Plant of The Month - November 2012

Liquidambar styraciflua (Sweet Gum Tree) 

I have a prickle ball tree in my front yard.
You may argue with me,
saying, “that is not its name.
It’s a sweet gum tree,
in Latin, Liquidambar styraciflua L.”
Call it what you will.
A prickle ball tree by any other name
still makes a mess of the lawn.

This striking tree can be located at the Gardens in the first bed past My Lady's Border in the Upper Wilderness:

Description and History:

A Spanish naturalist by the name of Hernandez was the first European to discover the liquidambar or sweet gum tree in the early 16th century. It was given its botanical name because of its aromatic gum, which he described as 'liquid amber'. However, it wasn't until 1681 that it was finally introduced to Britain by the missionary plant collector John Bannister.

It was almost certainly amongst the collections made by the famous early botanist and explorer Mark Catesby, in the south-eastern United States in the early 18th century, and in cultivation in Europe by the time it was described by Linnaeus. 

The tree is named for the reddish resin that exudes from the bark known as storax .

In the UK it is planted solely for the magnificent colours of its autumn foliage but in its native habitat, especially in Mexico, it is cultivated for this liquid amber. The pleasant smelling gum is routinely used in adhesives, perfumes and in incense.

Liquidambar styraciflua is native to the eastern part of the United States, particularly the south-east, as well as Mexico and Guatemala. It is often found in swampy regions. In these conditions it can grow as tall as 45m (150ft) but is often much shorter and rarely grows to half that height in Britain.

While it prefers warm and wet conditions, it is reasonably hardy and can survive as long as there is sufficient moisture in the soil. It has certainly become increasingly popular in the south of England, which is perhaps a sign that the climate really is changing. 

Often mistaken for a maple, Liquidambar styraciflua has similarly-shaped five-lobed leaves. However, while the leaves on the maple are arranged in opposite pairs, those of the liquidambar appear alternately on the leaf shoots. In autumn, these leaves turn brilliant shades of purple, crimson, orange and yellow, making it a popular ornamental tree. 

It is not only the maple-like leaves of Liquidambar styraciflua that can cause confusion in its identification. The fruits of the tree are known as 'monkey balls' and are green when immature but ripen to spiky brown globes that hang on the tree throughout the winter. 

Photograph by Dan Murtha - This photograph is licensed under the Creative Commons Attribution 2.0 Generic licence.
In this regard, they closely resemble the London plane (Platanus x hispanica) but while the fruit of the sweet gum appear singly, those of the London plane are generally in bunches.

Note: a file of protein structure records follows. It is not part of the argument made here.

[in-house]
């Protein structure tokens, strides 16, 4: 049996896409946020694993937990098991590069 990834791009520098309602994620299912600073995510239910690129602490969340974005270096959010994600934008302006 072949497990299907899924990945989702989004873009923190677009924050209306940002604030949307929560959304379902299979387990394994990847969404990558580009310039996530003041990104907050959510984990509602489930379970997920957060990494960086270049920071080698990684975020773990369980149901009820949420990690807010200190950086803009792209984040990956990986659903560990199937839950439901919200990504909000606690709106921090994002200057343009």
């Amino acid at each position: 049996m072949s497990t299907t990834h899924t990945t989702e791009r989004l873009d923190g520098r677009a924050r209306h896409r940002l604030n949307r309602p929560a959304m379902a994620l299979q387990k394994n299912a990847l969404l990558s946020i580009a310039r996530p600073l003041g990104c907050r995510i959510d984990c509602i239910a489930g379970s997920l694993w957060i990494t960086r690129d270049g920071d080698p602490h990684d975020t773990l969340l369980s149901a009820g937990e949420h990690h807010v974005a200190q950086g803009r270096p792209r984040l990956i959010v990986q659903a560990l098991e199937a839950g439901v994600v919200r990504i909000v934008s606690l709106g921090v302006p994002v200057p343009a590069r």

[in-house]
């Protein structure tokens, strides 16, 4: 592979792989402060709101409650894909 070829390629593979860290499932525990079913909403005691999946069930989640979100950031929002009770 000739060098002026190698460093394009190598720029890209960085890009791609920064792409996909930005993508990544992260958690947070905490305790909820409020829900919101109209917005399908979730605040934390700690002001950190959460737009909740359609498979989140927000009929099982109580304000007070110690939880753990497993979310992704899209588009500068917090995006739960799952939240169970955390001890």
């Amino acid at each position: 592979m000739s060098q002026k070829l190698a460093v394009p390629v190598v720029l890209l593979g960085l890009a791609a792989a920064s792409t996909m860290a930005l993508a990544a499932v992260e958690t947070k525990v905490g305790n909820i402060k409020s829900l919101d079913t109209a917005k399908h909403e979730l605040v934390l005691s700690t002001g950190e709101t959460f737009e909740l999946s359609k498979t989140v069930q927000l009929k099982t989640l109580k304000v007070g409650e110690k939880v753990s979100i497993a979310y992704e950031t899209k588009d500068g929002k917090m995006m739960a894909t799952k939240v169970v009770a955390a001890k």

Although the wood of the tree is dense and fine-grained, it rots easily and so is of no use in construction. However, it is easily worked and has been known to be used for veneers and furniture.


The tree enjoys full sun ,and part shade and does well in lime-free soil (Loam, Clay or Sand). Soil must be well drained, may be acid or neutral. Propagate by semi-hardwood cuttings.

Liquidambar was formerly placed in the witch-hazel family, Hamamelidaceae, but, on the basis of recent research, is now placed in the family Altingiaceae, along with the genus Altingia

Medicinal Uses:

Note: The information below is for entertainment purposes only, and may be dangerous in practise.  Castle Bromwich Hall Gardens Trust accepts no responsibility for any consequences of self-medication using this information.

The sweetgum tree's liquid-amber is an aromatic substance. When made into a balsam or salve, it is used for skin conditions, hemorroids, ringworm scabies and frostbite. Sweetgum salves have a minor antiseptic value, and can be used as an anti-inflammatory. It has also been used internally for sore-throats, coughs and colds. 

The odorous resin "Storax" is obtained from the trunk of the sweetgum. It forms in the conclaves of the bark and exudes naturally. Harvested in autumn, the production of this resin is often stimulated by pounding on the trunk months before. The common medicinal use for Storax is as a parasiticide. Storax oil is often used in combination with ingredients to create medicinal oils and balms. These mixtures are used to treat acne, skin-sores, as an astringent, or as a healing lubricant for dry and itchy skin.


The only piece of interesting folklore I can find for the Sweet Gum Tree involves Owls. It is described in a bizarre little folk-rhyme, the quality and content of which I will leave for you to judge:

‘When you hear the screech owl, honey, in the sweet gum tree,
It’s a sign as sure as you’re born a death is bound to be;
Unless you put the shovel in the fire mighty quick,
For to conjure that old screech owl, take care the one that’s sick.’

So that's Liquidambar styraciflua; Another fascinating Plant for you to visit at Castle Bromwich Hall Gardens. Why not come and see it for yourself?

Thanks to:

Gordon Sammons

Wikimedia Commons
Kew Gardens
Mystical World Wide Web

Creative Commons Licence
The photographs (unless elsewhere attributed are by Graham High are licensed under a Creative Commons Attribution-NonCommercial-ShareAlike 2.0 UK: England & Wales License.

1 comment:

  1. Another great and interesting "Plant of the Month" post Graham. I saw the tree when I was at the Gardens last week and so glad I now know its name and so much of interest about it :)